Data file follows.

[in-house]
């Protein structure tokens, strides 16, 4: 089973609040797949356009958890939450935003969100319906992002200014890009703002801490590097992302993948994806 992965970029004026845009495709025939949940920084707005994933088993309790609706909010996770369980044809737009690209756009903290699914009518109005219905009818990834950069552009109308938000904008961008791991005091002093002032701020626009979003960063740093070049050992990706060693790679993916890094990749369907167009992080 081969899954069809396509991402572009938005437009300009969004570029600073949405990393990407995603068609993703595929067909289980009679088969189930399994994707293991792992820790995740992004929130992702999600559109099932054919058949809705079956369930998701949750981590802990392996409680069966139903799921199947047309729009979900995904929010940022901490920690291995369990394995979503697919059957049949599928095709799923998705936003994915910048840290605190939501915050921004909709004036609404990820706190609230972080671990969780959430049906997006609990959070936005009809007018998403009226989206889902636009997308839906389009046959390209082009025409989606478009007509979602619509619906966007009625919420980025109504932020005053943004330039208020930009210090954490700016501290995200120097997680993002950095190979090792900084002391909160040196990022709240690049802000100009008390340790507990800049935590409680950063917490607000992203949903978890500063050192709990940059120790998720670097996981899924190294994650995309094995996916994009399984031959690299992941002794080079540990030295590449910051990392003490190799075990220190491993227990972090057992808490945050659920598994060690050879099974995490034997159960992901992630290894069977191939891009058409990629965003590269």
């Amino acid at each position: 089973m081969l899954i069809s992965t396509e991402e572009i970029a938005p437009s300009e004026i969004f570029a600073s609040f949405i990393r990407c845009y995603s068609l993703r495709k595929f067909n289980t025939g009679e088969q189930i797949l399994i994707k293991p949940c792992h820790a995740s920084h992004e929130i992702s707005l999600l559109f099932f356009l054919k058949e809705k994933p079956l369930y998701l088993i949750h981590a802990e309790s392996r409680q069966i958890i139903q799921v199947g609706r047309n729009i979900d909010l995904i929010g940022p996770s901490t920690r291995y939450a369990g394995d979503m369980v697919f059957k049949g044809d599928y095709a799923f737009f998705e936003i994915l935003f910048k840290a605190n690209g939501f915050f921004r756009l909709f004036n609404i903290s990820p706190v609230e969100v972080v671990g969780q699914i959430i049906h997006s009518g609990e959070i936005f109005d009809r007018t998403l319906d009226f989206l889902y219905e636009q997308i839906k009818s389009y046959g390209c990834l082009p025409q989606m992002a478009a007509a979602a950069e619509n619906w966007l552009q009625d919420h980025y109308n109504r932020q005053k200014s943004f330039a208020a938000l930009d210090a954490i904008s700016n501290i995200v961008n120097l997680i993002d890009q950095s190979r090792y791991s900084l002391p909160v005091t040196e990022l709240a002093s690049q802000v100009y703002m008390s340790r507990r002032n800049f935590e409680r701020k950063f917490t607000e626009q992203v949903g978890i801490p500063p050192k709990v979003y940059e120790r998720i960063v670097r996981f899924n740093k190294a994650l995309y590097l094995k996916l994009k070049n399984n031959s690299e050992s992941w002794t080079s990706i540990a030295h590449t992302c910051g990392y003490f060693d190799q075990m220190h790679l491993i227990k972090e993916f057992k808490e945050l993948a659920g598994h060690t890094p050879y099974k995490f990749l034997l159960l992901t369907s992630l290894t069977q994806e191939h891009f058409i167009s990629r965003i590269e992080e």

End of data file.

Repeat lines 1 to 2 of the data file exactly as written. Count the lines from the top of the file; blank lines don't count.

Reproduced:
[in-house]
């Protein structure tokens, strides 16, 4: 089973609040797949356009958890939450935003969100319906992002200014890009703002801490590097992302993948994806 992965970029004026845009495709025939949940920084707005994933088993309790609706909010996770369980044809737009690209756009903290699914009518109005219905009818990834950069552009109308938000904008961008791991005091002093002032701020626009979003960063740093070049050992990706060693790679993916890094990749369907167009992080 081969899954069809396509991402572009938005437009300009969004570029600073949405990393990407995603068609993703595929067909289980009679088969189930399994994707293991792992820790995740992004929130992702999600559109099932054919058949809705079956369930998701949750981590802990392996409680069966139903799921199947047309729009979900995904929010940022901490920690291995369990394995979503697919059957049949599928095709799923998705936003994915910048840290605190939501915050921004909709004036609404990820706190609230972080671990969780959430049906997006609990959070936005009809007018998403009226989206889902636009997308839906389009046959390209082009025409989606478009007509979602619509619906966007009625919420980025109504932020005053943004330039208020930009210090954490700016501290995200120097997680993002950095190979090792900084002391909160040196990022709240690049802000100009008390340790507990800049935590409680950063917490607000992203949903978890500063050192709990940059120790998720670097996981899924190294994650995309094995996916994009399984031959690299992941002794080079540990030295590449910051990392003490190799075990220190491993227990972090057992808490945050659920598994060690050879099974995490034997159960992901992630290894069977191939891009058409990629965003590269």